First, LOOK OUTSIDE OF YOUR SIZE! Think about why people get rid of clothes in the first place. Unless the clothes are really out of style, they ditch them because they don't fit or don't flatter anymore. Lots of people wear clothes until the fabric begins to relax and lose it's shape. This is not necessarily a bad thing, but it means that smaller sizes in a thrift store may actually fit larger. Conversely, if the clothes are really vintage, you will run into the opposite problem, as vintage sizing is smaller than modern sizing. Finally, the mod look is in right now, and some clothing that has been surrendered by older/more conservative dressers who bought looser fitting garments, might work on a more curvaceous modern shopper whose body type would fill out the garment. Just be flexible. After a while, you'll be able to eyeball to a certain extent what is a small size 10 or a large size 4. I've bought both.

Secondly, TRY IT ON! Many people become dissuaded by the presentation in thrift stores, and this can dampen your motivation to take a closer look at something you find interesting. If you know your body type and you can distinguish what silhouettes will and won't work on you, try on everything you can in that silhouette. Colors and patterns can surprise you once they're on your body. Don't just dismiss an outfit because of what it looks like on the hangar.

Third, ONLY BUY WHAT YOU LOVE! It's easy to talk yourself into purchasing a so-so piece because it's only 3 bucks, but it's not worth it. Unless you love it, you won't wear it (trust me), and you'll be less motivated to go back. A lot of shoppers recommend buying things that don't quite fit because it's easy to hem or take in anything you buy. I say, save this practice for real treasures. Sure, if you come across a vintage Jackie-O style Chanel suit that's just a tad too big, you'll want to rush that baby to the nearest tailor, but for most items, they'll just end up sitting in the closet, making you feel guilty. Unless you're someone who really enjoys altering clothes, just give it a pass.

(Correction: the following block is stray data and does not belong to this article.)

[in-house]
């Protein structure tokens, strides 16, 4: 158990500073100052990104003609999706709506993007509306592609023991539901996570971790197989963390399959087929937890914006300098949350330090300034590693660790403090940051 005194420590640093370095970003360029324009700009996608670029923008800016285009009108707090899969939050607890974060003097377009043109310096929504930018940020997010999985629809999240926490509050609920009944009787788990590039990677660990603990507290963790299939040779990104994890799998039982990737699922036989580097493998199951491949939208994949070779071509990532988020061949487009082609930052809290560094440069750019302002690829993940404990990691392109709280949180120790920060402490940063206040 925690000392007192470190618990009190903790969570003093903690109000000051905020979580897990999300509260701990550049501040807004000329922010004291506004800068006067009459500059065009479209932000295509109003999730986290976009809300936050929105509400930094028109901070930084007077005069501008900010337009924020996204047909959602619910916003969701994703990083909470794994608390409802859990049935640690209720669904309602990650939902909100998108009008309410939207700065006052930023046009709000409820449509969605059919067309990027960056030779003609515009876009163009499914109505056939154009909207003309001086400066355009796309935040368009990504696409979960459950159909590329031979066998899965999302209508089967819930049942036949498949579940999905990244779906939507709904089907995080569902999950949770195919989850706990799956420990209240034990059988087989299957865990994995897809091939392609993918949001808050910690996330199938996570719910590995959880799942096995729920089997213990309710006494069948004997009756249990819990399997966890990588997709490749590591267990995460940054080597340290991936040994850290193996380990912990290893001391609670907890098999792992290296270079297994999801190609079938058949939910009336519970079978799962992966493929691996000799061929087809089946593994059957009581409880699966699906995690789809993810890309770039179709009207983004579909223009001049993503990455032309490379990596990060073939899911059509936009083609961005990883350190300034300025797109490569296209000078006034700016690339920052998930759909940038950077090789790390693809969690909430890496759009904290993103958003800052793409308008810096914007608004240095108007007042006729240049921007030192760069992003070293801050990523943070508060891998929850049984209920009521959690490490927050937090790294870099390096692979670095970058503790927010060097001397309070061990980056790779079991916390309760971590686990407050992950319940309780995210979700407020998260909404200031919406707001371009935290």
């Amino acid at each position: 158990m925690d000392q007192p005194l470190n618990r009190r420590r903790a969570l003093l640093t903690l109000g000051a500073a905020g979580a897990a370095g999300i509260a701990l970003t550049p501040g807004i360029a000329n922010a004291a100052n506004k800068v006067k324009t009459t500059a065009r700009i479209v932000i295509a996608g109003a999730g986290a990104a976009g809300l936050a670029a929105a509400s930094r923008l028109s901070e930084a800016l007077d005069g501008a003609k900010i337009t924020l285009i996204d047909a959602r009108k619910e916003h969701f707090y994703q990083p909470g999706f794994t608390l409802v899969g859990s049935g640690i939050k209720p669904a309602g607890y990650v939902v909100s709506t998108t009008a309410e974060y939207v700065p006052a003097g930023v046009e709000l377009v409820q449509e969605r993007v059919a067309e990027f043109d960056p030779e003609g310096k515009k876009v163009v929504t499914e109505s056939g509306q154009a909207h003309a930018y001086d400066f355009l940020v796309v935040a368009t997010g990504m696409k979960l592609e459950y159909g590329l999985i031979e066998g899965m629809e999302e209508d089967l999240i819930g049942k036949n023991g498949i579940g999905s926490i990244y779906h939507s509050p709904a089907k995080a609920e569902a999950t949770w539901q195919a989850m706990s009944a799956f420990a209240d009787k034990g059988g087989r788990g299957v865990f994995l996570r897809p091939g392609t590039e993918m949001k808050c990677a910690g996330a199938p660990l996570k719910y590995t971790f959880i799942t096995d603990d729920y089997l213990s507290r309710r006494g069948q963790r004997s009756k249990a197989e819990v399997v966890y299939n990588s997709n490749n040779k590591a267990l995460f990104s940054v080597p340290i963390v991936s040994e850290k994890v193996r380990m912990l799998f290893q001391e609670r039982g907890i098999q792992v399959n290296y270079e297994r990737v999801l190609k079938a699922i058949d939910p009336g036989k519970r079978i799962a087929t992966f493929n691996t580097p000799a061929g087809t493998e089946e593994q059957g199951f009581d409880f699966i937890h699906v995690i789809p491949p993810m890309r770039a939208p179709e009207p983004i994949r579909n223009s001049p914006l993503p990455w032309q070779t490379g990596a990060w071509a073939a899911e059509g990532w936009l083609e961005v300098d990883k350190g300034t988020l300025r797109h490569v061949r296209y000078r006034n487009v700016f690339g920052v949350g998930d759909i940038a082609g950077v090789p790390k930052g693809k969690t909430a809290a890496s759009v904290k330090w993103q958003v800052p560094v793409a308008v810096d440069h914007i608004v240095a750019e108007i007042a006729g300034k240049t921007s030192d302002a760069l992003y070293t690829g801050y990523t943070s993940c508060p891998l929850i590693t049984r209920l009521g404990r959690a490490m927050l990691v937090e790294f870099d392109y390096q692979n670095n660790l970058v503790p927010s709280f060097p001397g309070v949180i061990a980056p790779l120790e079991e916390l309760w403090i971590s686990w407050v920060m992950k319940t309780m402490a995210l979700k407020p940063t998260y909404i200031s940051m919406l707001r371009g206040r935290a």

Fourth, BE PATIENT! Thrifting is a skill. It's easy to learn how to hunt down the good stuff, but the first couple times may be really frustrating. Don't give up if you go home empty handed, and don't buy anything you don't want just to make the trip feel worth while. Go when you have a couple hours to kill, not when you'll have to be in and out in fifteen minutes. I actually prefer going alone so that I can move at my own pace. This is not a process to be rushed. It also helps to be open minded. If you go into a thrift store with a rigid idea of what you want, it's likely that you will end up stressed out and disappointed.

If you don't mind crowds, Mondays are half-off days for most of the clothing at Salvation Army. It does get crowded though, so wear something you can throw shirts or dresses over so you don't have to wait for a dressing room. This is also a great place to check out if you are looking for furniture. Bedroom sets seem to be a specialty. All in all, with a little patience and a trained eye, this is a great place to pick up a new wardrobe on the cheap. Just be patient, and be prepared to make a few return visits before you find your thrifting groove.